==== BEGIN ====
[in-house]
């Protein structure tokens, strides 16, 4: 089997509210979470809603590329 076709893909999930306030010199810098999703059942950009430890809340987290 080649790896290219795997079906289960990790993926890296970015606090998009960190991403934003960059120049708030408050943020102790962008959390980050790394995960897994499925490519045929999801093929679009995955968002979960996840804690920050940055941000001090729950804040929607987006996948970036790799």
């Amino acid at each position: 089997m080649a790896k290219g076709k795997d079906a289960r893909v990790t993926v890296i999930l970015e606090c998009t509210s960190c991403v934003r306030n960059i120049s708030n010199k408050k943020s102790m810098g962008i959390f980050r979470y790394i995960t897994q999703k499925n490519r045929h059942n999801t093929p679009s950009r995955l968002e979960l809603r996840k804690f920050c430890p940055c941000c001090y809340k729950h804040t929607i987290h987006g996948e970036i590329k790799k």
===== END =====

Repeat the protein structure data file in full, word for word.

[in-house]
């Protein structure tokens, strides 16, 4: 089997509210979470809603590329 076709893909999930306030010199810098999703059942950009430890809340987290 080649790896290219795997079906289960990790993926890296970015606090998009960190991403934003960059120049708030408050943020102790962008959390980050790394995960897994499925490519045929999801093929679009995955968002979960996840804690920050940055941000001090729950804040929607987006996948970036790799």
């Amino acid at each position: 089997m080649a790896k290219g076709k795997d079906a289960r893909v990790t993926v890296i999930l970015e606090c998009t509210s960190c991403v934003r306030n960059i120049s708030n010199k408050k943020s102790m810098g962008i959390f980050r979470y790394i995960t897994q999703k499925n490519r045929h059942n999801t093929p679009s950009r995955l968002e979960l809603r996840k804690f920050c430890p940055c941000c001090y809340k729950h804040t929607i987290h987006g996948e970036i590329k790799k």